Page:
Melanistic leopard cat sighted in Sunderbans?
During a camera trapping exercise by WWF-India to estimate the population of tigers in South 24-Parganas forest division, images of two black cats with long tails were found for the first time.
Kolkata: After two mysterious cats were spotted by a camera in the Sundarbans, forest department officials are now tracking the movement of the animal to find out if it is the never-before-seen melanistic leopard cat.
During a camera trapping exercise by WWF-India to estimate the population of tigers in South 24-Parganas forest division, images of two black cats with long tails were found for the first time a few months ago.
SB Mondal, principal chief conservator of forests (PCCF-wildlife), said efforts were on to trace the animal and unfold the mystery.
He told a news agency that they had written to the Union Ministry of Environment and Forest seeking permission to trap the feline species for a genetic testing.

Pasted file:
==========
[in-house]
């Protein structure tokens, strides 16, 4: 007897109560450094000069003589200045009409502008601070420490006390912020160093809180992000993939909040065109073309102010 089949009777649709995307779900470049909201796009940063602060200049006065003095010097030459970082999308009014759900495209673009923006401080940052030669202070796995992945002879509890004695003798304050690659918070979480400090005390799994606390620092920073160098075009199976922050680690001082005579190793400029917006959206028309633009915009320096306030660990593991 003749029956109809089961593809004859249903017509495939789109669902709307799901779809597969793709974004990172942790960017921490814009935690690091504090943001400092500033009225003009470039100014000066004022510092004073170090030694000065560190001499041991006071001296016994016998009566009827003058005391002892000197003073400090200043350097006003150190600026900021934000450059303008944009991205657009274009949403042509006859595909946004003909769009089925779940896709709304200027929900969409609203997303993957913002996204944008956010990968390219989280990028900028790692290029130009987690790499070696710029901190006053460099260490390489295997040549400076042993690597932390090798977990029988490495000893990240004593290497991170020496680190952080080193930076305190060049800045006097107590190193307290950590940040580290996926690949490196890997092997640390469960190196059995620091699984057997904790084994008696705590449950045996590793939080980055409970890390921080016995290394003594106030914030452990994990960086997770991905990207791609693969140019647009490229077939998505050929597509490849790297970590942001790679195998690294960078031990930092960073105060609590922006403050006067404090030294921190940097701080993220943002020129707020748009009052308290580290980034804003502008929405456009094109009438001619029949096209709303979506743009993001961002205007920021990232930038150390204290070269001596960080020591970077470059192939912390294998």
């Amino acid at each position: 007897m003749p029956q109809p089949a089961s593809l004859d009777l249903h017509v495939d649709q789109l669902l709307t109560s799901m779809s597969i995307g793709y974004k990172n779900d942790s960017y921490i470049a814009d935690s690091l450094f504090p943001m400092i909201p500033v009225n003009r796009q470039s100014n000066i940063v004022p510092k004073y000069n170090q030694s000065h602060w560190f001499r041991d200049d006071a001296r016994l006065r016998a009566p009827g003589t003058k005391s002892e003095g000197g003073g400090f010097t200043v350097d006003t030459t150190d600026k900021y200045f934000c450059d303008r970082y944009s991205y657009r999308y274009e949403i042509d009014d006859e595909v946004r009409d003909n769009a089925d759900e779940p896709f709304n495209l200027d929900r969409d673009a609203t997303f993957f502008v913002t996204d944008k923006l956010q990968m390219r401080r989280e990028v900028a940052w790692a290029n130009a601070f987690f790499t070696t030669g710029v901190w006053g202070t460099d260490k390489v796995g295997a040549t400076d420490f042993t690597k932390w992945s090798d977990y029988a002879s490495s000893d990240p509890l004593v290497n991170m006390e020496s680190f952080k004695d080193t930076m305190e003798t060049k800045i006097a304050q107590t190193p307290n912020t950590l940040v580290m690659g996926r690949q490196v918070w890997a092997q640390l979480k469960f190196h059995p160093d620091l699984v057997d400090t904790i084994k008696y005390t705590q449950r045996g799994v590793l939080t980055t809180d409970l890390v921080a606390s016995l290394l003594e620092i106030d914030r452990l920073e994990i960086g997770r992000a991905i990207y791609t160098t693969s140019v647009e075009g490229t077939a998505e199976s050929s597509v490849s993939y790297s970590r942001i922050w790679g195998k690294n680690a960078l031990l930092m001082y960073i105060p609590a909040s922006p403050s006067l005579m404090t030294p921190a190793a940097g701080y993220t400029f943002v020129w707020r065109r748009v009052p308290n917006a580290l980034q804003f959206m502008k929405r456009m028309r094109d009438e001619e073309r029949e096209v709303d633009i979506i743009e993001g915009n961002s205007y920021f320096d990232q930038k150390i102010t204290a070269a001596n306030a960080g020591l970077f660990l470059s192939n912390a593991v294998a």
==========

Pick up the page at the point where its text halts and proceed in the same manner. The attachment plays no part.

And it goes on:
"The testing will prove our belief that it is a melanistic leopard cat. It is significant because such a cat has never been reported from any where else in the world," said WWF`s Anurag Danda.
The cat spotted in the camera traps is bigger than a wild cat and smaller than a leopard.
Melanism is the undue development of dark-coloured pigment in the skin which gives black skin in many animals, birds and even fishes. Black panther is the best known example of melanistic cat.
Sunderbans Biosphere Reserve Director Pradeep Vyas said a
melanistic cat has never been sighted before by them anywhere in the reserved forests of Sundarbans spread over an area of 4200 sq km.
Leopards, jungle cats, fishing cats and leopard cats are already known to exist in the mangroves of Sundarbans, criss-crossed by a wide network of rivers and tidal creeks.
After seeing the photographs, WWF officials consulted experts at the Wildlife Institute of India in Dehradun seeking identification of the species.
"We also showed it to other experts and came to the conclusion that it should be a melanistic leopard cat," Danda said.
Bonnie Camp, where the sightings were made, is a popular tourist spot in the Sundarbans, the world`s largest mangrove delta which is home to more than 250 endangered Royal Bengal tigers.
It also harbours a good number of rare and globally threatened animals including Olive Ridley turtles, river terrapins, estuarine crocodiles, Gangetic dolphin, Common otter, etc.